It’s December 1913 and Ottawa police Chief Const. Alex Ross has an important announcement to make – the Ottawa Carleton Regional Police Service will be hiring its very first policewoman.
Florence Campbell was a former probation officer and superintendent of the Women’s Hostel. This year marks the 100th anniversary of her landmark appointment. For members of the Ottawa police community, the milestone is significant.
Const. Isabelle Coady had heard of Campbell before, but was surprised to learn the exact date when she was hired.
“1913 is a long time ago,” says Coady, a detective in the elder abuse department of the Ottawa police. “I think it must have been bizarre for a female to actually be a police officer.”
Archival research shows that when Campbell started with the police force she was not issued a uniform or a badge and was not allowed to carry a weapon. Her name did not appear on Ottawa Police roster lists and she was not included in any police force portraits.
Still, her story made headlines beyond Ottawa appearing in the Essex Free Press, the Windsor Evening Record and the Newmarket Era.
In her role, Campbell dealt primarily with women and children’s issues. She helped settle domestic disputes and investigated allegations of child abuse and neglect in a way similar to that of a social worker. Later, she was placed in charge of the telephone switchboard at the police station at Queen Street and Elgin Street.
Campbell was able to make arrests, but rarely did. She stated at the time that she preferred a more preventative approach.
“She does not aim to see how many erring mortals she can bring under the hand of the law, but rather how many tangles she can straighten outside of court,” stated a May 1914 article in the Ottawa Journal about Campbell.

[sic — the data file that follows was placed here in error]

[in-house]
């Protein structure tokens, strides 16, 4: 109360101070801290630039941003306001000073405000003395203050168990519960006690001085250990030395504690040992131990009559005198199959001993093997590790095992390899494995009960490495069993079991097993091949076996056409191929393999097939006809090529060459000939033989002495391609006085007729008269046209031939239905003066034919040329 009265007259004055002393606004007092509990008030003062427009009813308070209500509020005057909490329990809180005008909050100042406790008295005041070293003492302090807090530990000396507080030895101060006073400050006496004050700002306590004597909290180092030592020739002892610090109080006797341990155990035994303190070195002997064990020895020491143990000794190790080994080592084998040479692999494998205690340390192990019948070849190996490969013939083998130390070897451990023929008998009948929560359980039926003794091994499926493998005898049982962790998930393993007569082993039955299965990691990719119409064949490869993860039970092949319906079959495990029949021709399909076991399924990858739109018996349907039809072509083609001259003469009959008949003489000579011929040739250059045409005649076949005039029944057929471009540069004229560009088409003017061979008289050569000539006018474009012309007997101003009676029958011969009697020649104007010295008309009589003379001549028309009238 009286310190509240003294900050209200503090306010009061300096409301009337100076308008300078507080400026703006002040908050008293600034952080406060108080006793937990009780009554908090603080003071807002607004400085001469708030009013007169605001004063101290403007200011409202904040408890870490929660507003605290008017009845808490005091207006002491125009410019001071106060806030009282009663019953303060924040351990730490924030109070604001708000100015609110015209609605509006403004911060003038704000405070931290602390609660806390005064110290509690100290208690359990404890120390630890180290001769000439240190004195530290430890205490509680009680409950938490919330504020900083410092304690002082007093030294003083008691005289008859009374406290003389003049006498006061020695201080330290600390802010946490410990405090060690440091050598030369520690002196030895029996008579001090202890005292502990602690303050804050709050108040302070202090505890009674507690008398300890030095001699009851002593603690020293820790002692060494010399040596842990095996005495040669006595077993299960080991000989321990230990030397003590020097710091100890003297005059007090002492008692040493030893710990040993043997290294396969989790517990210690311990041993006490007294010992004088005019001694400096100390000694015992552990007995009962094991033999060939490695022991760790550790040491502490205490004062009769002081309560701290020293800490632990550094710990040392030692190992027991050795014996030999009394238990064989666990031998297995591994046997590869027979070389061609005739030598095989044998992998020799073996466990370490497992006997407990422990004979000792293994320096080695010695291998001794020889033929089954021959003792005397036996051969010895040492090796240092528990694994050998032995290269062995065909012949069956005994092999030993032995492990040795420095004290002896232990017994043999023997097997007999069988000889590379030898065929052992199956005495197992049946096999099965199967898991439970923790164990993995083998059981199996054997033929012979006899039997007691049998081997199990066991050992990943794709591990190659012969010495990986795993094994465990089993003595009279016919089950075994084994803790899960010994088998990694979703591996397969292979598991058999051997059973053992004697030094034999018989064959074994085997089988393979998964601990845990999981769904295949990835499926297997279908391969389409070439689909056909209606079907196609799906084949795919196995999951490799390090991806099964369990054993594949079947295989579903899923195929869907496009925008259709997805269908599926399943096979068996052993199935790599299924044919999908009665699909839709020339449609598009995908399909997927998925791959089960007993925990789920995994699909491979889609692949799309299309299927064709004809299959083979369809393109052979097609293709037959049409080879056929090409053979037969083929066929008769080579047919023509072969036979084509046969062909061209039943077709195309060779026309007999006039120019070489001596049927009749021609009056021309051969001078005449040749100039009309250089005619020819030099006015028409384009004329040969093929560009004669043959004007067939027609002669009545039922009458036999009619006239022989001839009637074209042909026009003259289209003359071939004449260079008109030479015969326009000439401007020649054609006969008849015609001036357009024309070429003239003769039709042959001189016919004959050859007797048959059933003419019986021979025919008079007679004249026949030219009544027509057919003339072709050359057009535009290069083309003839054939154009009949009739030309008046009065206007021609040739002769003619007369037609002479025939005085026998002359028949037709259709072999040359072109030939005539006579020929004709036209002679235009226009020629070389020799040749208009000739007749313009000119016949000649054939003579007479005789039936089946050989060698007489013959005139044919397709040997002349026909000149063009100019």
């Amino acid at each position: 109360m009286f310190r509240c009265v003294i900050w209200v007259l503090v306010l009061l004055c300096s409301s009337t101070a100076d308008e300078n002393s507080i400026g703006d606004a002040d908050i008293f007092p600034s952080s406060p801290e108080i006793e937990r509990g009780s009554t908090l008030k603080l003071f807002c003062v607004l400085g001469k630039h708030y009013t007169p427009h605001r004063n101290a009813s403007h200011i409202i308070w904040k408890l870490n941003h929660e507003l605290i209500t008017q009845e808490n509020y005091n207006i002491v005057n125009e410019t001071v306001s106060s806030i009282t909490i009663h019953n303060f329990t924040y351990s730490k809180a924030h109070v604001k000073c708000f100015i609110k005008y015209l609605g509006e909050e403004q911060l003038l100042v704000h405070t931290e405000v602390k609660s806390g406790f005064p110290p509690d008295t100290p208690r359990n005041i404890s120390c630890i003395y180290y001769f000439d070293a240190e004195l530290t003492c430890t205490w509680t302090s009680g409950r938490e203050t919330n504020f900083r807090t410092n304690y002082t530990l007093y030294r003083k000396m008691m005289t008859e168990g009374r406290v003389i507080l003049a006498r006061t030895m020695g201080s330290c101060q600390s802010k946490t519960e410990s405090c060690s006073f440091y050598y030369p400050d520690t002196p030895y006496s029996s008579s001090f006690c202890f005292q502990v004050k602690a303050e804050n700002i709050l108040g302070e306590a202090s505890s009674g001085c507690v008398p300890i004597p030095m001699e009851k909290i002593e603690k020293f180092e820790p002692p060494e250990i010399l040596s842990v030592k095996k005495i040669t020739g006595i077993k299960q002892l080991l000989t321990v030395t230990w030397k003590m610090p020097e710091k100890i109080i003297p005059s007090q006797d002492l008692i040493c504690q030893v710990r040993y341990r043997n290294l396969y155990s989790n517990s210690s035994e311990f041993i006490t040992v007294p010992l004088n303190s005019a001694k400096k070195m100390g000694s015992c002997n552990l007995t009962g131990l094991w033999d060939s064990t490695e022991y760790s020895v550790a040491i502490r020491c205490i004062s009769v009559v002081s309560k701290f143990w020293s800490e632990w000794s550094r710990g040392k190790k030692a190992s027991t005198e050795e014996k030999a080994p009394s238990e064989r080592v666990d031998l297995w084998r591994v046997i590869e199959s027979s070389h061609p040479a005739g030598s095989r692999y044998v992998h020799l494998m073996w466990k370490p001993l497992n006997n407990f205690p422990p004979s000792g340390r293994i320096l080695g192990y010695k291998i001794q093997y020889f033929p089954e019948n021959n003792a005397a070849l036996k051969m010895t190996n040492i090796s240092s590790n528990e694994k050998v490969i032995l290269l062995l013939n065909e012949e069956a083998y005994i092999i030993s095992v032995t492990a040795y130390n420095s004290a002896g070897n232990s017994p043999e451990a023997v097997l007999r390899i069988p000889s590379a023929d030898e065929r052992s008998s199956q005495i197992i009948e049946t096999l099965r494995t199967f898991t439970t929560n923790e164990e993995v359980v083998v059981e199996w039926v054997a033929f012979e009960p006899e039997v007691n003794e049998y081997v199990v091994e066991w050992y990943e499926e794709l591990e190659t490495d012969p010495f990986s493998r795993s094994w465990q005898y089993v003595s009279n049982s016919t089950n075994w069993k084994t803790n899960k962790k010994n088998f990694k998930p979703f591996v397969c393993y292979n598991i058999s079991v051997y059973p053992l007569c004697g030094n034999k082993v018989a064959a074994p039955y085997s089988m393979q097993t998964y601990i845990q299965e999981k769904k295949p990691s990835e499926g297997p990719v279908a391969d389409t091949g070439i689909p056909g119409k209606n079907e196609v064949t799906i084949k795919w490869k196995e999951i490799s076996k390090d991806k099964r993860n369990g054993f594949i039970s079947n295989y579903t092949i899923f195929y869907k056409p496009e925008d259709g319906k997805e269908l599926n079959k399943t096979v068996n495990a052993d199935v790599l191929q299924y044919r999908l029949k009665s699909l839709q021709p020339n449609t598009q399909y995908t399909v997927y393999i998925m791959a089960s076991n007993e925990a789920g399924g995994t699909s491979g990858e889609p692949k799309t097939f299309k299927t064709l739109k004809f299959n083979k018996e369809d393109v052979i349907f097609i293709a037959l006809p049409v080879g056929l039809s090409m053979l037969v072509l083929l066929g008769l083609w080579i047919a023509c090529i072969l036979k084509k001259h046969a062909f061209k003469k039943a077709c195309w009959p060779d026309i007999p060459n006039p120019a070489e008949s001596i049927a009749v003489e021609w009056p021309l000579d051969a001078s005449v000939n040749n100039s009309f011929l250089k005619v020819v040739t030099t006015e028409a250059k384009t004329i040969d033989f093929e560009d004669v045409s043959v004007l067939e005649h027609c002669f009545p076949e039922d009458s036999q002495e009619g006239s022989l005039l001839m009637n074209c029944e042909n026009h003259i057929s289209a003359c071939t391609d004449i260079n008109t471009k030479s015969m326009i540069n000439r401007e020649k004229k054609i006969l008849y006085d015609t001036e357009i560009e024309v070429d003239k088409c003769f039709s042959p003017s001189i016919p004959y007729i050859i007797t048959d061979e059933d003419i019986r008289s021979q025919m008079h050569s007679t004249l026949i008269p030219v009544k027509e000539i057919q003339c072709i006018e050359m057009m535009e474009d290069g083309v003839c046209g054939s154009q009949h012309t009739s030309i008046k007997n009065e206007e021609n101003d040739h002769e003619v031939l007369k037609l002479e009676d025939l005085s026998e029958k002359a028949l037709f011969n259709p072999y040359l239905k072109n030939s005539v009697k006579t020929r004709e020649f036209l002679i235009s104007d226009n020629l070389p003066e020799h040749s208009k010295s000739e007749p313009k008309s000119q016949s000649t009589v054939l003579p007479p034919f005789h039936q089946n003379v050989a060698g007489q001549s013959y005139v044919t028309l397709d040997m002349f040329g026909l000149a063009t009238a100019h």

Campbell retired from the police service in May 1935. In June, she married Ottawa police inspector Thomas McLaughlin.
City archival records show that after 21 years of service, her salary of $1,160 a year was still $415 less than that of the lowest ranking male officer position. She was never promoted.
With her resignation, the Ottawa Police service abolished the position of policewoman but pressure from local women’s groups such the Local Council of Women and the St. Andrews Society Women’s Auxiliary lead to the hiring of the city’s second policewoman in 1936, Alice Goyette.
Today, female officiers fill a variety of different roles in the organization, including severalhigh-ranking positions.
However, they are still in the minority. Currently, the Ottawa Police Service reports 366 working female officers and 1,243 males on their roster.
Additionally, the average salary of a female Canadian police officer is still significantly lower than that of their male counterparts. Policewomen earn roughly $60,000 compared to $90,000 for policemen, according to the 2006 census.
City Coun. Jan Harder says the Ottawa Police Services Board is in the midst of designing a year-long commemoration of the significance of Campbell and women in policing in general.